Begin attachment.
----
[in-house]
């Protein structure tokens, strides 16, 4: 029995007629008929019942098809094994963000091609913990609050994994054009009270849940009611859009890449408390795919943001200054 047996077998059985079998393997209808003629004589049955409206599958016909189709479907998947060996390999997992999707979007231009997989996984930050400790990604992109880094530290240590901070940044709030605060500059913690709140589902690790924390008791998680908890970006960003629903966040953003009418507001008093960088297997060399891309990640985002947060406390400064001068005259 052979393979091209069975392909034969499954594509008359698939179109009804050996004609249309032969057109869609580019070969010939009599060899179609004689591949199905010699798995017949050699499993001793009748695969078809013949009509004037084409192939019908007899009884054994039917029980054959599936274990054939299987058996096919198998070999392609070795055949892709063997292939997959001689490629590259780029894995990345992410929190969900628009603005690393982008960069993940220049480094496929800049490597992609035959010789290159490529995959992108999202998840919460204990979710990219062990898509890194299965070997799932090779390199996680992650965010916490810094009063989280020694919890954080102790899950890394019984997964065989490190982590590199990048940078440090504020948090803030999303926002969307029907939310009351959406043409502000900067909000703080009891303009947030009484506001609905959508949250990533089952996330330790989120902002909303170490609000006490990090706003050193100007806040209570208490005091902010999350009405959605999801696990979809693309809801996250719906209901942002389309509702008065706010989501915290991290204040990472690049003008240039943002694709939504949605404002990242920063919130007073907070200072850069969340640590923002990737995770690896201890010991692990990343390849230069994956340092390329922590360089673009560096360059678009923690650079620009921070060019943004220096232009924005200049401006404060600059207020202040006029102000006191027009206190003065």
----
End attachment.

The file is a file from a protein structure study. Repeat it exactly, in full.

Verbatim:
[in-house]
């Protein structure tokens, strides 16, 4: 029995007629008929019942098809094994963000091609913990609050994994054009009270849940009611859009890449408390795919943001200054 047996077998059985079998393997209808003629004589049955409206599958016909189709479907998947060996390999997992999707979007231009997989996984930050400790990604992109880094530290240590901070940044709030605060500059913690709140589902690790924390008791998680908890970006960003629903966040953003009418507001008093960088297997060399891309990640985002947060406390400064001068005259 052979393979091209069975392909034969499954594509008359698939179109009804050996004609249309032969057109869609580019070969010939009599060899179609004689591949199905010699798995017949050699499993001793009748695969078809013949009509004037084409192939019908007899009884054994039917029980054959599936274990054939299987058996096919198998070999392609070795055949892709063997292939997959001689490629590259780029894995990345992410929190969900628009603005690393982008960069993940220049480094496929800049490597992609035959010789290159490529995959992108999202998840919460204990979710990219062990898509890194299965070997799932090779390199996680992650965010916490810094009063989280020694919890954080102790899950890394019984997964065989490190982590590199990048940078440090504020948090803030999303926002969307029907939310009351959406043409502000900067909000703080009891303009947030009484506001609905959508949250990533089952996330330790989120902002909303170490609000006490990090706003050193100007806040209570208490005091902010999350009405959605999801696990979809693309809801996250719906209901942002389309509702008065706010989501915290991290204040990472690049003008240039943002694709939504949605404002990242920063919130007073907070200072850069969340640590923002990737995770690896201890010991692990990343390849230069994956340092390329922590360089673009560096360059678009923690650079620009921070060019943004220096232009924005200049401006404060600059207020202040006029102000006191027009206190003065």